The guaranteed analysis can give you a rough idea of the protein or fat content of the diet. “So if you're looking for a food for a patient with pancreatitis, you can at least say, ‘Oh, that's really high in fat,' or ‘That might not be too bad.' But beyond that the guaranteed analysis is pretty well worthless,” she says.
You perhaps have used calculations based on the guaranteed analysis to compare foods, but there is now a better way to compare foods, since AAFCO now requires the label to include the food's caloric content. Dr. Rollins says it's best to calculate nutrients on an energy basis, based on the calories contained in the food.
Doing the math: Example calcularion of nutrient content on an energy basis
Now that AAFCO requires caloric content to be printed on labels, you can calculate the content of any single nutrient on an energy basis, based on the calories in the food. This makes it possible to compare apples to apples when it comes to nutrient content.
As an example, Dr. Rollins wanted to compare the calcium content of these two foods:
4,406 calories/kg 3,309 calories/kg Calcium 1.37% Calcium 1.48%
“For the first food, I know my caloric density is 4,406 calories/kg. If the food contains 1.37% calcium, that would be 13.7 g of calcium/kg of food. We know that we have 13.7 g of calcium per 4,406 calories. What I want to know is how many grams of calcium there are per 1,000 calories, because that's a standard value in many product guides.”
The proportion to solve for grams of calcium per 1,000 calories is: 13.7 x 1,000 = 4,406x
So, x = 3.11 g calcium/1,000 calories
For Food 2, the proportion is: 14.8 x ?1,000 = 3,309x
So, x = 4.47 g calcium/1,000 calories
“So, although initially, these foods appeared to have a similar calcium content, the calculation actually shows they have quite a bit of difference,” says Dr. Rollins. “Really the best way to do nutrient comparisons between different diets is to do it on this caloric basis.”
Nutritional adequacy statement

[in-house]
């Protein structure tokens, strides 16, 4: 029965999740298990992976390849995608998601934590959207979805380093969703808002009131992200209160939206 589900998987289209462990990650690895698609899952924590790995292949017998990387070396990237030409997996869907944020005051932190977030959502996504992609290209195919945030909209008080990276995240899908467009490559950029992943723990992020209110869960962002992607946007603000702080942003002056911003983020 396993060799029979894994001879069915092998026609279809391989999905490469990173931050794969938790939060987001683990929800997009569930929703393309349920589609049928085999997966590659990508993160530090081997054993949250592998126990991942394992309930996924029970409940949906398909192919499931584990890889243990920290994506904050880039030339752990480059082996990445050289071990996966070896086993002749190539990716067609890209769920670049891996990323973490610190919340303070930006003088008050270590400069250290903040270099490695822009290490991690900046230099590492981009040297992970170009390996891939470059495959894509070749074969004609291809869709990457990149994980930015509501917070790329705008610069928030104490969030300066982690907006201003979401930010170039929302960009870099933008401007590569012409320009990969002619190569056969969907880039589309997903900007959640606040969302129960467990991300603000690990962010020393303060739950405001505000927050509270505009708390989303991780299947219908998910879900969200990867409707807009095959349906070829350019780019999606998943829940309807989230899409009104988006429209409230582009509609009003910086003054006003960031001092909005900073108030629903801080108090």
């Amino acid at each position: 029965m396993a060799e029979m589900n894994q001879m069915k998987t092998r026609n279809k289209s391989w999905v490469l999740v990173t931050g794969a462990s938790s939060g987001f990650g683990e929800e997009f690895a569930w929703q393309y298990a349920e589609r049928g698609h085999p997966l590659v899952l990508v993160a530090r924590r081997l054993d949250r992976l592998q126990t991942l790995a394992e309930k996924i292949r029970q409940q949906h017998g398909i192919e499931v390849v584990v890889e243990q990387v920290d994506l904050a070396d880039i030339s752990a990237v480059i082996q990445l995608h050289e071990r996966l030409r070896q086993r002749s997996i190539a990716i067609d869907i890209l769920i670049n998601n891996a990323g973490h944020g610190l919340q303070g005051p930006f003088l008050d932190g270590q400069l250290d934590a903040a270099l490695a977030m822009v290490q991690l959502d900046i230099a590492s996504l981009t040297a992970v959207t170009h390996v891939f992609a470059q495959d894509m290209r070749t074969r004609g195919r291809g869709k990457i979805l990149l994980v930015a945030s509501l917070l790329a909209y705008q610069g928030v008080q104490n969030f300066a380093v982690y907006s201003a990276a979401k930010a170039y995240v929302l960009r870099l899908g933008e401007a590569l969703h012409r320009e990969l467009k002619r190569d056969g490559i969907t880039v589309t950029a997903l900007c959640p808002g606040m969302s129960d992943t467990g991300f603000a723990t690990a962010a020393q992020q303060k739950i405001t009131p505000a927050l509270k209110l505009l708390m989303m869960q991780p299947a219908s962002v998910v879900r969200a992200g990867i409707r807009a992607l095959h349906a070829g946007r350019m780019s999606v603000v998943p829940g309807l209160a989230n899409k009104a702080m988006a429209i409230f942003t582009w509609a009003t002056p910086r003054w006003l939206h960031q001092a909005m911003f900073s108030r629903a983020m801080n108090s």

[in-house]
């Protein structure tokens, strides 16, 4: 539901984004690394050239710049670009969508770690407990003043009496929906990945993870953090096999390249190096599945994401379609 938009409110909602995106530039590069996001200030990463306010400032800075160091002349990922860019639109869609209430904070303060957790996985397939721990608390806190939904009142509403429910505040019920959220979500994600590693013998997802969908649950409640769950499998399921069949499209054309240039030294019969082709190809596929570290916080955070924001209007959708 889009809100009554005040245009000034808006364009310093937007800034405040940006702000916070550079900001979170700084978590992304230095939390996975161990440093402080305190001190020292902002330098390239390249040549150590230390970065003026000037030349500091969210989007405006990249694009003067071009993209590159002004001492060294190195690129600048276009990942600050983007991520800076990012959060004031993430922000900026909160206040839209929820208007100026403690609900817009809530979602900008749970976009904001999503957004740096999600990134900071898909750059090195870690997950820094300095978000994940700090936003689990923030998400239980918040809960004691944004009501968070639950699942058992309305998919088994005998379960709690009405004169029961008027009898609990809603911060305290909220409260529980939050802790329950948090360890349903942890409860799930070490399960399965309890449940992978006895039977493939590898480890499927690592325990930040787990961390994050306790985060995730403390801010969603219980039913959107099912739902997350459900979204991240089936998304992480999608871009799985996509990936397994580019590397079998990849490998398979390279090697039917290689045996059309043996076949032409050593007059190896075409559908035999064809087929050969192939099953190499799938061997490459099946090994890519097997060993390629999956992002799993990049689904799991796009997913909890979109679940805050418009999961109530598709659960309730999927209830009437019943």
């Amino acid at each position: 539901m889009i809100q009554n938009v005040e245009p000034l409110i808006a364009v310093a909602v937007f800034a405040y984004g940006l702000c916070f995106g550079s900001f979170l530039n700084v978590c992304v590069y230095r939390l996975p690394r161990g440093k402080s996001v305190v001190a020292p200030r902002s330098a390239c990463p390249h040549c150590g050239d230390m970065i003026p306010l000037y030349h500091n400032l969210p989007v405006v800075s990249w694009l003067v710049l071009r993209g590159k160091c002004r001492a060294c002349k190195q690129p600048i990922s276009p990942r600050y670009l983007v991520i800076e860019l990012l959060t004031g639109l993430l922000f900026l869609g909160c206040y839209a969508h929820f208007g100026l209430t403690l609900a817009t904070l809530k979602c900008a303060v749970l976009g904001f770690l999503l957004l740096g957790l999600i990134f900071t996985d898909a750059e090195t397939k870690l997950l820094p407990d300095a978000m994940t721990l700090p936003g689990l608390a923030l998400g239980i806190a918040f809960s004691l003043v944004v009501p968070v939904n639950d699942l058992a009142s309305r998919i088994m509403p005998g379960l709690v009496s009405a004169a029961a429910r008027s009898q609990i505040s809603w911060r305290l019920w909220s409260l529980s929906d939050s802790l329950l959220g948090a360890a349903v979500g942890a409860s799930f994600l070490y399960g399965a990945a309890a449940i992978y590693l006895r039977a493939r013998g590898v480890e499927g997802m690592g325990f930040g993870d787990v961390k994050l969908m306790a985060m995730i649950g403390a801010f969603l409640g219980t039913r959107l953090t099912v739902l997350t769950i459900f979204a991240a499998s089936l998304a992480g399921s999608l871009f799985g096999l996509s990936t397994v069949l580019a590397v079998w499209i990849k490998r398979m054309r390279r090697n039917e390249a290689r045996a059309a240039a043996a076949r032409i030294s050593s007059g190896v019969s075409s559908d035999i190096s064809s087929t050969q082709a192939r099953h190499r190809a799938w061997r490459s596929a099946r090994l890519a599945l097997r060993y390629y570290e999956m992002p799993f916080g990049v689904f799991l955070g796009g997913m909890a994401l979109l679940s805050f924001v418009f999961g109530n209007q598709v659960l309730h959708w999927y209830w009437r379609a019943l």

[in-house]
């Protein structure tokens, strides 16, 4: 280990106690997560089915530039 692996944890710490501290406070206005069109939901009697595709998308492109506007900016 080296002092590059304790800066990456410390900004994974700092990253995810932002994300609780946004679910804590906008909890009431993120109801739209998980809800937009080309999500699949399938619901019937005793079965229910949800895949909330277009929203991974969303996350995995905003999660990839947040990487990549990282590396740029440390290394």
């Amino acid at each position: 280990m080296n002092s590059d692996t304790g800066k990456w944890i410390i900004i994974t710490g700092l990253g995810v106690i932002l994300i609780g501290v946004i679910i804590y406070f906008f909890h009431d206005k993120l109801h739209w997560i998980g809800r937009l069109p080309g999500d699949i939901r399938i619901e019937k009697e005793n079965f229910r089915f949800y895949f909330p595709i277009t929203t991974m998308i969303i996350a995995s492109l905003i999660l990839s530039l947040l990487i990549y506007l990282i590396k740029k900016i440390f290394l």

The nutritional adequacy statement is “a little helpful, but it's not that helpful,” says Dr. Rollins. “It should tell you if the food is meant for a dog or a cat. It's going to tell you the life stage, whether it's meant for growth, maintenance, reproduction, all life stages, things like that. It should also tell you the validation method used.” The statement helps the consumer know whether the food is complete and balanced nutritionally.
A nutritional adequacy statement can be determined in one of three ways:
- The product can undergo an AAFCO feeding trial with live animals for the intended life stage. This means the product has been fed to dogs or cats for one or more life stages under strict guidelines and found to meet a minimal standard.
- The product can be formulated to meet the nutrient requirements for the intended life stage established by the AAFCO nutrient profile. This means the nutrient profiles were calculated from the ingredient list or a chemical analysis of the food was done and compared with the AAFCO profiles for the species and life stage or stages.
- The product is nutritionally similar to a sister product that underwent an AAFCO feeding protocol for the intended life stage. With this method, a food uses the same nutritional adequacy statement as a product that has completed an AAFCO feeding trial.
“We traditionally think of the feeding trial being the gold standard. And it is good to do a feeding trial,” says Dr. Rollins. “But the issue with a feeding trial is that it's really easy to pass. They're just not that stringent. So, yes, a feeding trial is probably the best we have as far as evaluating whether a food is a good food or not. But it's still not that hard and not that great. I wouldn't necessarily say a food is optimal because it passed a feeding trial. It's adequate because it passed a feeding trial.” She also points out that smaller companies might not have the resources, such as their own colony of animals or the research facilities, to perform feeding trials. She also points out that some companies do a feeding trial on one product but then use the data from that feeding trial for a sister product. “And they say it's been through an AAFCO feeding trial even though it hasn't, because there's a sister product, a similar product, that did go through a feeding trial.”
When a food is formulated to meet the nutrition requirements of the intended life stage but has not undergone a feeding trial, it will have this kind of language on the label: “_______ is formulated to meet the nutritional levels established by the AAFCO Dog (or Cat) Food Nutrient Profiles for _______.” If the food has undergone a feeding trial, it will have this kind of language: “Animal feeding tests using AAFCO procedures substantiate that _______ provides complete and balanced nutrition for _______.” If the food is a sister product of a food that has undergone a feeding trial, the language will be like this: “_______ provides complete and balanced nutrition for _______ and is comparable to a product which has been substantiated using AAFCO feeding tests.” (For all of these examples, the first blank is the product name and the second blank states the life stage the product is intended for.)